Posted on 15 Nov 2010
AIG CEO Robert Benmosche, who took over the reins at the insurer August 2009, sat down for an interview with the Wall Street Journal, discussing what needs to be accomplished before year end to prepare for the government's exit, the head winds facing its insurance businesses, among other issues, including his recently disclosed cancer diagnosis. Following are excerpts from the interview:
WSJ: AIG recently mapped out an exit-strategy plan to show investors and customers how the company intends to repay the government. Why do this and what has been the effect so far?
Mr. Benmosche: If you're a customer, you want to know whether this company is going to make it or not. Many people were saying we're a ward of the state, that there's no way we could pay back the taxpayers. But if you do an analysis, this is at least a $70 billion company and we will have about 1.8 billion shares. Our recent quarterly earnings [for core insurance operations] show we can earn $8 billion to $9 billion pretax income annually if other charges and write-downs stop occurring.
All the numbers come together and say the government will be able to sell its shares at some price in the future. It's math; it really isn't about pie in the sky.
I recently met with 100 of our biggest corporate customers, and with almost 80 of the top independent producers that sell our life-insurance and retirement products. They are satisfied with the announcement, but they want to see the repayment happen. That's the real issue: Stop being talked about and perform. They don't want the uncertainty and they want to know that AIG is not going to embarrass them again.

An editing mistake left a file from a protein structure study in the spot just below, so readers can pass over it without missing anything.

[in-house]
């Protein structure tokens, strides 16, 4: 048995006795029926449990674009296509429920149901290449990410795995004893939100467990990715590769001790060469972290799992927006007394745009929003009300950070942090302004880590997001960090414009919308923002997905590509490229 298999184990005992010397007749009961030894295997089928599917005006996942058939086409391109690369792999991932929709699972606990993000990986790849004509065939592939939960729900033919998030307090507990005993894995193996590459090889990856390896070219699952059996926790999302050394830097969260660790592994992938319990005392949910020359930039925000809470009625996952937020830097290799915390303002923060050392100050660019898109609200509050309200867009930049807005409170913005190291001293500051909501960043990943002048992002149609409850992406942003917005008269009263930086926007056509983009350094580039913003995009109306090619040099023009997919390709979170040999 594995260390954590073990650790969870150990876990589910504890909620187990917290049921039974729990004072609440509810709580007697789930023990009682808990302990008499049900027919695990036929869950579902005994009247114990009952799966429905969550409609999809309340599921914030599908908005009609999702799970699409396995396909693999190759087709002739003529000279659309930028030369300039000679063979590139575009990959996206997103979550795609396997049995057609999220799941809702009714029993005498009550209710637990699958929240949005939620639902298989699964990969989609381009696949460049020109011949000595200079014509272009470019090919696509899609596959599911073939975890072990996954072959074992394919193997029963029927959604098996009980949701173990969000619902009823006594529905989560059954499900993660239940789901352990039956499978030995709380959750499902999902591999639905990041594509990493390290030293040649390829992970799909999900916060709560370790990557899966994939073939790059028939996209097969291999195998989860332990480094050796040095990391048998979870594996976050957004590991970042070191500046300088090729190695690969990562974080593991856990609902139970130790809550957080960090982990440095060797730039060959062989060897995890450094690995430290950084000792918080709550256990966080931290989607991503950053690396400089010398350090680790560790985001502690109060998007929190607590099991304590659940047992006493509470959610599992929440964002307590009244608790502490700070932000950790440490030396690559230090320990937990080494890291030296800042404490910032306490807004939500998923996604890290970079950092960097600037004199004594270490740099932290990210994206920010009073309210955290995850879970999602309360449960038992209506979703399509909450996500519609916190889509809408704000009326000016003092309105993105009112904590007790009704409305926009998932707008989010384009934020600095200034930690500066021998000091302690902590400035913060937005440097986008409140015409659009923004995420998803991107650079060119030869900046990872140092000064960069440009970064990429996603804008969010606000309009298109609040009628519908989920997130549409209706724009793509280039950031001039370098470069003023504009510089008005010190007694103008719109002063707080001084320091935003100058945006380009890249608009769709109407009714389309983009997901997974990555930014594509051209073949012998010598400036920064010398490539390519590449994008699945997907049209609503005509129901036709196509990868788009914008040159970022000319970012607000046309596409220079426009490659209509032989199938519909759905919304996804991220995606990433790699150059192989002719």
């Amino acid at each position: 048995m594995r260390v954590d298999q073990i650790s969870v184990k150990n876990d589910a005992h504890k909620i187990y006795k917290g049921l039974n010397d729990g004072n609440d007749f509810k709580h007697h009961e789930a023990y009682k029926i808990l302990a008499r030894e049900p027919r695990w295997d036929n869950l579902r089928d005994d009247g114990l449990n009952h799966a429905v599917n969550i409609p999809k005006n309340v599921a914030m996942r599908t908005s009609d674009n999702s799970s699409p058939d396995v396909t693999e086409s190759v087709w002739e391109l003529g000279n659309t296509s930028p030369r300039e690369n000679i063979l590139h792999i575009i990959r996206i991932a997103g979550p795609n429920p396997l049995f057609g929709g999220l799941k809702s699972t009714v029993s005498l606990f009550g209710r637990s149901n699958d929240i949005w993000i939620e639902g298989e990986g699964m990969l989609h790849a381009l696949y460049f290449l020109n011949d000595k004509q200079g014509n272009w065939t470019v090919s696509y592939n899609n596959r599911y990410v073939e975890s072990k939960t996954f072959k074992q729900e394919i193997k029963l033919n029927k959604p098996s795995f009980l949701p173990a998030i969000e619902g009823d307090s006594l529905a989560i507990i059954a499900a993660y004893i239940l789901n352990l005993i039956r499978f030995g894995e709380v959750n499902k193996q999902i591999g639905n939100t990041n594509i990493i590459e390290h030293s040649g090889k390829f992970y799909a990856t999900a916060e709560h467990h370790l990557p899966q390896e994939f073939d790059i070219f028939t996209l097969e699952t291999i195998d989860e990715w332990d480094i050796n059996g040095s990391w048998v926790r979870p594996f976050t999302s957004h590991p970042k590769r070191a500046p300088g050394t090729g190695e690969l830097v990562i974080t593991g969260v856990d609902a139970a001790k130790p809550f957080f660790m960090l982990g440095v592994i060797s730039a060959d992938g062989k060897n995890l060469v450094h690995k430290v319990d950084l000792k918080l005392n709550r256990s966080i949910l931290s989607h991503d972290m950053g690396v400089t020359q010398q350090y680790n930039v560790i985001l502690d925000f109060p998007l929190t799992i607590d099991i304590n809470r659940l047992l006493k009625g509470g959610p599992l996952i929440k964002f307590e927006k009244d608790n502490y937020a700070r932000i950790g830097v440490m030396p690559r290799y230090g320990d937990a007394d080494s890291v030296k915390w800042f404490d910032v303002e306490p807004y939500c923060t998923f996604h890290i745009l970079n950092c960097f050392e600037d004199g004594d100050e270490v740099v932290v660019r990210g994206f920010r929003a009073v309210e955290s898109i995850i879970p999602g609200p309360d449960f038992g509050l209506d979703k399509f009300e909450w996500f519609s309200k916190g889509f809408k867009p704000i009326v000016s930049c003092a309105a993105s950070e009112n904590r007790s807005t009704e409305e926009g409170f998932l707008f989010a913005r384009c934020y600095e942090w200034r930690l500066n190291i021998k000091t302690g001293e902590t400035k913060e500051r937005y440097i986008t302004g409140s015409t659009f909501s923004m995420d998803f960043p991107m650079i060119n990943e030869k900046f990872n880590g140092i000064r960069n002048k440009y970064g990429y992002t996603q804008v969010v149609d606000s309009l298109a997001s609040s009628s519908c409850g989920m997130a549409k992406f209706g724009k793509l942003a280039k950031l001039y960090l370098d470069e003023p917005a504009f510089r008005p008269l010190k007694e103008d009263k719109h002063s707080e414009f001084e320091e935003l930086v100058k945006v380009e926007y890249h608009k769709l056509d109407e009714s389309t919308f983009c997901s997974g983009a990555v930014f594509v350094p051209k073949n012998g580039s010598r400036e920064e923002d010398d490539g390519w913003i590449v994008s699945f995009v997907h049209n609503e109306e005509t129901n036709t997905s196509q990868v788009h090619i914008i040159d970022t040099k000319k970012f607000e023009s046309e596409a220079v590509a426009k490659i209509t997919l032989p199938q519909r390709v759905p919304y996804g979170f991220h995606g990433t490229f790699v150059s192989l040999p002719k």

WSJ: What needs to be done between now and year end?
Mr. Benmosche: We want to be ready by Jan. 1 with a solid investment-grade company with very good horizons. The credit-rating agencies want to make sure that our businesses are in fact stable and positioned for growth. But, more importantly, they are focused on our stress-testing and sources of liquidity after [our loan from the Federal Reserve Bank of New York] is taken out.
We need to demonstrate to them that if we hit another perfect storm, this ship ain't going to sink. We are now working through the last phases of de-risking AIG Financial Products [the unit that made risky mortgage bets], looking at our exposures to the housing market and other funding issues.
WSJ: What is your view of challenges facing AIG's remaining life and property and casualty-insurance businesses, such as sustained low interest rates and the soft market for commercial insurance?
Mr. Benmosche: We are No. 1 in the bank distribution system in selling fixed annuities, but sales are down—and they are down for the industry—because it's tough to get people to commit money when interest rates are so low. But we still did almost $1 billion in sales last quarter in fixed annuities. On commercial insurance, I don't think the soft markets are harder on us than anyone else. The fact is, some people dropped us earlier on, but we expect to see some of that business come back because people need what we do.